Undaunted by repeated rejections by the county executive and a strong community backlash, an eastern Baltimore County legislator continues to press for a plan to allow private developers to construct housing on a 52-acre site where a public park is planned.
In his latest effort, Del. Richard K. Impallaria, a Republican representing the 7th District, sought legal guidance from the state attorney general on his proposal to build houses at the former site of the Villages of Tall Trees, a troubled, World War II-era apartment complex demolished last year.
Last week, the attorney general's office responded: The county government could - if it desired - build additional homes at the Tall Trees tract along Old Eastern Avenue.
But if that was good news to Impallaria, last week, County Executive James T. Smith Jr. gave the delegate from Essex/Middle River bad news - Smith said he would stick with forceful community sentiment and build the park.
It was Smith's second refusal to reconsider plans for the site, which lies between two housing developments under construction - Hopewell Pointe and Waterview - which are part of a county-led effort to revitalize the Middle River/Essex area.
"I made my position pretty clear at that meeting last week," Smith said. "We are committed to the Villages of Tall Trees park, and it will be magnificent."
The issue has caused a fissure within the 7th District delegation. While Republican Del. Patrick L. McDonough continues to support Impallaria, Del. J.B. Jennings, also a Republican, has withdrawn his support and wants to maintain plans for the park. Sen. Andrew P. Harris, while originally backing Impallaria's housing plan, said community support for the park should prevail.
In her advisory to Impallaria last week, Assistant Attorney General Kathryn M. Rowe wrote "it is my view that the County could legally make the park property available for residential development." A copy of the letter was obtained May 30.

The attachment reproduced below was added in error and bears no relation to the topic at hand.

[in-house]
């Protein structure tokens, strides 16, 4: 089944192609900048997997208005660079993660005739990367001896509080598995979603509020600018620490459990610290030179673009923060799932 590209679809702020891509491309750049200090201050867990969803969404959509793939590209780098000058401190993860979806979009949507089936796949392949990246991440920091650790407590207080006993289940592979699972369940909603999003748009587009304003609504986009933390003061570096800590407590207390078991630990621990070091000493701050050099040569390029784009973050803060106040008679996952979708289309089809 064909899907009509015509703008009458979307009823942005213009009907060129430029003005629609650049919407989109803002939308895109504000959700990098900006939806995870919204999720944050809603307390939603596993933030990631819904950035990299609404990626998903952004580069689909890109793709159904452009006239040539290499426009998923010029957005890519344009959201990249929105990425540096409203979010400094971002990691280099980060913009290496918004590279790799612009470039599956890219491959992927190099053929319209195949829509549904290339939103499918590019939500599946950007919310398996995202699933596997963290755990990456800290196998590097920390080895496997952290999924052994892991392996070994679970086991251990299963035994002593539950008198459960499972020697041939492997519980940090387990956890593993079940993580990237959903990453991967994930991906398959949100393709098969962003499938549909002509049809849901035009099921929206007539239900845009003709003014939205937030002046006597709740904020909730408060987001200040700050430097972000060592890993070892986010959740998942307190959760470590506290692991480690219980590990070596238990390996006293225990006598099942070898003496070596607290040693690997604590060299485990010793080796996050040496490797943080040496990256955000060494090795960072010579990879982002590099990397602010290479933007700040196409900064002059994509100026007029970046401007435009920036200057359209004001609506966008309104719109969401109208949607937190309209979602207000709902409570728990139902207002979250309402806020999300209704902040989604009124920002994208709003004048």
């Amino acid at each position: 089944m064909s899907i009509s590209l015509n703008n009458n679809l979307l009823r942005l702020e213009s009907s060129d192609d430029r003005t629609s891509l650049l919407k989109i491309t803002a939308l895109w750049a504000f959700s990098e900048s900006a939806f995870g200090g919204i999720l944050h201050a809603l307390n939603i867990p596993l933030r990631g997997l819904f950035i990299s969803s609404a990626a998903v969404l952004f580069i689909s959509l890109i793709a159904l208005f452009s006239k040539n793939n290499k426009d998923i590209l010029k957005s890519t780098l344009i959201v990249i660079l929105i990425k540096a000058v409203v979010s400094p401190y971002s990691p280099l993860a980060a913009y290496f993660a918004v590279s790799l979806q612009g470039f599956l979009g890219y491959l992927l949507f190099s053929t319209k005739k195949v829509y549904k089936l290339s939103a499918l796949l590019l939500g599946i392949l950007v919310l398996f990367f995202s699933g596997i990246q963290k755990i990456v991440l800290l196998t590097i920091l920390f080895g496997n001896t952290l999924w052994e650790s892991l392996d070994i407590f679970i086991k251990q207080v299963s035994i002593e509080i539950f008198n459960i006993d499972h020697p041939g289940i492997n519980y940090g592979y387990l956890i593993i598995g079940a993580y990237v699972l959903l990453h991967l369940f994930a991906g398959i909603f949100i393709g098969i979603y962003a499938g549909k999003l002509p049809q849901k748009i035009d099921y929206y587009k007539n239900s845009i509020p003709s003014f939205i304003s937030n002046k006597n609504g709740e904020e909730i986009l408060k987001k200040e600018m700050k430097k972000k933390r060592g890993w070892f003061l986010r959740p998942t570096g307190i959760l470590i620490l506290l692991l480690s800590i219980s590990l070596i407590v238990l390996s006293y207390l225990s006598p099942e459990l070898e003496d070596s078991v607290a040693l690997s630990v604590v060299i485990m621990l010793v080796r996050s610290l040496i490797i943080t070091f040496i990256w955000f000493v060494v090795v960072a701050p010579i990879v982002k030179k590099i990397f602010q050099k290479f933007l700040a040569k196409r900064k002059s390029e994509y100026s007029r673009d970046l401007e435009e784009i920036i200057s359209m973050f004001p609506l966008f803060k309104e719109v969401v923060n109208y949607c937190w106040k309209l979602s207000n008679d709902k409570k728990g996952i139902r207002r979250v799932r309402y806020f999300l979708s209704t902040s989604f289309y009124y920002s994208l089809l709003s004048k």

Last month, The Sun reported Impallaria's intent to push private development of Tall Trees in a letter - signed by the 7th District delegation - to Smith. Impallaria said he initiated the letter.
But the proposal to build houses where community groups and residents want a park sparked protests on the east side.
In addition to housing, Impallaria said he wanted an ice hockey rink built there because unnamed constituents were concerned about security in a new public park.
As protests increased against his initiative, Impallaria blamed the media for miscasting his intent.
Jennings said he changed his mind after hearing protests from east-side residents and community groups and after having a better understanding of his colleague's proposal.
"I want a park, and I do not want development," said Jennings, a farmer and pilot. "I originally signed the letter because constituents were worried about security and somehow thought some housing stock would address whatever concerns there might have been."
Jennings said he did not know who those constituents are. Impallaria would not identify them.
Harris, a Republican, said he was not aware of the community-based input for the park and recent backlash against Impallaria's development idea.
"If it turns out the community truly wants a park," Harris said, "then it should be a park."
Tall Trees was razed after deteriorating into a dilapidated public housing facility that was troubled by drug dealing and violent crime. The county spent at least $25 million to relocate residents, demolish the buildings and grade the expansive tract with trees that are at least 75 years old.
Harris said the intent of Impallaria's letter "was to ask the community what they want to do with the Tall Trees site. ... It is something that should not be decided in Towson or Annapolis."
But Robert J. Barrett, director of the county Department of Recreation and Parks, said the decision to build a park "had the cooperation and participation from the community at the very beginning." Bike and walking paths, picnic areas and playgrounds were among the features residents want in the park.
Barrett said, "I told Impallaria that Tall Trees has always been intended for a community-active park.
"That decision was reached with the full cooperation and participation of individual citizens and community groups. It was not a declaration by the county," he said.
Furthermore, Barrett said, to build housing on the Tall Trees tract "would squander $25 million of the taxpayers' money. ... Essentially, it would have been a publicly financed demolition to allow a private developer to come in and build homes."